What the Hell is Up With This Anti-Speeding Ad?
The moral here: don't eat quesadillas in the morning. Ever.
Here’s something you need to see on your Wednesday morning: a preposterously sensational anti-speeding ad straight out of Northern Ireland that basically says speeders are the kind of irresponsible jerks who flip their hatchbacks, break the laws of physics, and inexplicably wipe out an entire picnic’s worth of children.
Yeah, have a look for yourself.
I mean, we’ve got it all here: an acoustic cover of “Sweet Child O’ Mine” that follows the unnecessary trend of taking rock songs and trying to make them sound tender, FORESHADOWING, and a grown man eating what appears to be a cheese quesadilla in the early morning.
The ad makes sure not to skimp on imagery of kids exploring the wilderness and playing ring around the rosie so that we don’t forget that they are kids. What it neglects to do, however, is give any real precedent for this:
Yeah. They make sure that you see every last second of the kids getting squished by the hatchback. IT’S THE ONLY WAY YOU WILL LEARN THE ERROR OF YOUR WAYS!
Here’s the most disturbing part: look at the teachers. Why were they all able to safely avoid the car? How did they know it was coming? Why do they all look so indifferent? Were they Village of the Damned kids or something? Was this all part of some plot to rid the town of telepathic demon children? Is the speeder actually the hero of this fable?
To make sure that we don’t miss the point (since the actual anti-speeding ad to this point has failed to actually suggest anything about speed), a grave voiceover tells us: “Since 2000, speeding has killed a classroom of our children.” Then, because it wields its message with all the subtlety of a blow from the Mjölnir, we get this:
Look, I think we can all agree that cars can be extremely dangerous things when they are not handled responsibly (which is more than some folks would even care to admit about firearms, for fear of a giant Obamandroid crashing through their walls and taking all their guns, despite the fact that guns seem to kill a classroom of children in America about every two weeks).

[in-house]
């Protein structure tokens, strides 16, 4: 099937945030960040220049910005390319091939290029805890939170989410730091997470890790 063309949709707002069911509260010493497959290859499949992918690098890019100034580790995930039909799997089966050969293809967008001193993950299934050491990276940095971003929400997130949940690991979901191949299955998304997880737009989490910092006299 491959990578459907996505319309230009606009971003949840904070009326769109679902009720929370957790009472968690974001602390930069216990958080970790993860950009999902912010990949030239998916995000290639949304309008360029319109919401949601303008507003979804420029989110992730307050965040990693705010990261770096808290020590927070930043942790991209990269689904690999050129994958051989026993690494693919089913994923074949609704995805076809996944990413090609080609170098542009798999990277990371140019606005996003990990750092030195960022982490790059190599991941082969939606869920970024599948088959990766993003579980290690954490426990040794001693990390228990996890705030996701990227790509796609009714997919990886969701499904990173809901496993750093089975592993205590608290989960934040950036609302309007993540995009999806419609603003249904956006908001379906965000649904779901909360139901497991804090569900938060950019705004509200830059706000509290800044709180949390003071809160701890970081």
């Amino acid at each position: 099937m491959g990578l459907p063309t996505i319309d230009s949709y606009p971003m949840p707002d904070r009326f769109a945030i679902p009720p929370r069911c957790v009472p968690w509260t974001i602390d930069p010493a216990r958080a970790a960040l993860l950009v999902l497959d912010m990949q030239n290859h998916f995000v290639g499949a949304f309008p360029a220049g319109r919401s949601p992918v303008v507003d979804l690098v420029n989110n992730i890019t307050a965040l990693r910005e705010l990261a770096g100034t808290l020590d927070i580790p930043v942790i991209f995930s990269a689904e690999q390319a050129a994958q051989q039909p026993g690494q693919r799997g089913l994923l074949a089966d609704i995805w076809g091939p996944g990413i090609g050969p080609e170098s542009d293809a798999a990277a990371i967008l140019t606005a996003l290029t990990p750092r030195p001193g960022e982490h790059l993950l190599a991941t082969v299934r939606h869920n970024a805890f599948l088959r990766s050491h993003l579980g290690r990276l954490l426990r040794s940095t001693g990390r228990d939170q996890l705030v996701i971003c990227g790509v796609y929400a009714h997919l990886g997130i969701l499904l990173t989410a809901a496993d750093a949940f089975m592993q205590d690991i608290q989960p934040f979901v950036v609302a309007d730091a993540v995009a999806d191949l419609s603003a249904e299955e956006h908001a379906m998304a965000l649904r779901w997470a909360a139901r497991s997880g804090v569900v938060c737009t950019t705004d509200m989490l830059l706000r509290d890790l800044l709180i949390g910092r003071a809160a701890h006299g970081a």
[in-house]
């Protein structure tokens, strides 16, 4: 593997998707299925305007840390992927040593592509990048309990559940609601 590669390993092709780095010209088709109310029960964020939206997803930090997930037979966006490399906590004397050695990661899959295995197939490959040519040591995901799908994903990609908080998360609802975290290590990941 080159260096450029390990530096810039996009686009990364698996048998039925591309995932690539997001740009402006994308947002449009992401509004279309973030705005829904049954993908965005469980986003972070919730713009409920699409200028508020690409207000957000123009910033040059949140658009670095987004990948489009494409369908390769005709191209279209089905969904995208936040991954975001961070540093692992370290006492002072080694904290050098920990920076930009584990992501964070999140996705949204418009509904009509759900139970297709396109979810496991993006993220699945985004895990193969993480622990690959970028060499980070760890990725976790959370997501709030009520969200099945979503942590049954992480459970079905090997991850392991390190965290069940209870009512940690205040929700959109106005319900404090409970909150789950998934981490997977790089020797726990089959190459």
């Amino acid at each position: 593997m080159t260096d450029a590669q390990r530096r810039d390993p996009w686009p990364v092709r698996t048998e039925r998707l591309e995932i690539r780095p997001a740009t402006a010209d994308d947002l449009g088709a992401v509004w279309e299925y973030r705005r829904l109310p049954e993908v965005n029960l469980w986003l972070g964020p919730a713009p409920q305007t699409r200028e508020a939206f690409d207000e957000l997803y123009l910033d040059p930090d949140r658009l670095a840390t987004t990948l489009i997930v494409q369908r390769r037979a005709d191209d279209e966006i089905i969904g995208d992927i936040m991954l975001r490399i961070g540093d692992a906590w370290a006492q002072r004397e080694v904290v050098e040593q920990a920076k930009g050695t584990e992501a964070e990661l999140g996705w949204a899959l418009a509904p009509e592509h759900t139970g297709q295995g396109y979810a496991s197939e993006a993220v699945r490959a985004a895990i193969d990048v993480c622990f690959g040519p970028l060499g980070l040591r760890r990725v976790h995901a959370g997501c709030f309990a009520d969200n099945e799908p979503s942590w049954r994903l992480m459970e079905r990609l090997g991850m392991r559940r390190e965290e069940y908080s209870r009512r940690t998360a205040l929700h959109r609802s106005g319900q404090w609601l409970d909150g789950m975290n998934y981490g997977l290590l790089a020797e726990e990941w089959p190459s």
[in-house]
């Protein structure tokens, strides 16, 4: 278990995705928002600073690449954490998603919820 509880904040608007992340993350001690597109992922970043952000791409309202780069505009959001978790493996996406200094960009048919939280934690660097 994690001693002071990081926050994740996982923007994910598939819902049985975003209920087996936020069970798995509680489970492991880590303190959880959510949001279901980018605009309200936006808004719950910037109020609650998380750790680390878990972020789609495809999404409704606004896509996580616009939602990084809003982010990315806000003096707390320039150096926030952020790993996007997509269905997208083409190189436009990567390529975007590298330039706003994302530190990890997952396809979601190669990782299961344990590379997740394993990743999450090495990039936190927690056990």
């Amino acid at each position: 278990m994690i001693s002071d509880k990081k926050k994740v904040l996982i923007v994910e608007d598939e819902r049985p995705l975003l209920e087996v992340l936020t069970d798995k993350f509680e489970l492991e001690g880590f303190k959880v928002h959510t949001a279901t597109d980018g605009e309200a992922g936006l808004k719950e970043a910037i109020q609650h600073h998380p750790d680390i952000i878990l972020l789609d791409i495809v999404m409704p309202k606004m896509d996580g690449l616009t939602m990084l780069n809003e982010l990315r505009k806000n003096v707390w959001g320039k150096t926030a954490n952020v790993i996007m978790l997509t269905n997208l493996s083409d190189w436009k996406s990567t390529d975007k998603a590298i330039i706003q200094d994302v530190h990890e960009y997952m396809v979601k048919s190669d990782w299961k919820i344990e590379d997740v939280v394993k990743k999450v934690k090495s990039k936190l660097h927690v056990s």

And if you’re the kind of dumbass who goes flying into a slight curve on a city street fast enough that you’ll flip the thing, then you shouldn’t be driving.
Chris Thompson does a fantastic job taking down the “speed kills” myth in a 15-minute video that is very much worth your time, and even #Unfiltered host Jill Krop admits—in trying to shoot down Thompson’s call to increase speed limits—that nobody obeys speed limits.
And it’s true: you’ve probably heard the old saying “9 you’re fine, 10 you’re mine,” which suggests police officers will give you about a 9 mile per hour buffer before they’ll even consider pulling you over. It’s common knowledge enough that everyone drives over the speed limit to the point that even police officers will tell you that the actual limit doesn’t matter.
This is a fact: if you are in the left lane and traveling at the legal 65mph speed limit, you are going too slow and you will get passed or tailgated until you get the hell out of the fast lane.
Yet, despite people ignoring the posted limits and traveling between speeds of 70mph and 85mph, the highway isn’t littered with flipped over hatchbacks and smoldering corpses. Why? Because people will naturally drive their vehicles at a speed at which they feel comfortable. If someone is driving faster than the speed limit, it’s likely because they feel that they are capable of handling it. Despite what this crazy anti-speeding ad wants you to think, people aren’t hot to die violent deaths in cars.
Do we really need speed limits? It’s hard to say. If someone wants to drive 110mph in their BMW and weave in and out of traffic, they’re going to do it. If someone feels like 65mph is too fast, they’re going to crawl along in the right-hand land at whatever speed works for them. There are outliers—there always are—but for the most part, adult drivers tend to have enough experience to know what’s safe for them and what isn’t.
- Kyle JohnsonEditor
Kyle S. Johnson lives in Cincinnati, a city known by many as "the Cincinnati of Southwest Ohio." He enjoys professional wrestling, Halloween, and also other things. He has been writing for a while, and he plans to continue to write well into the future. See more articles by Kyle.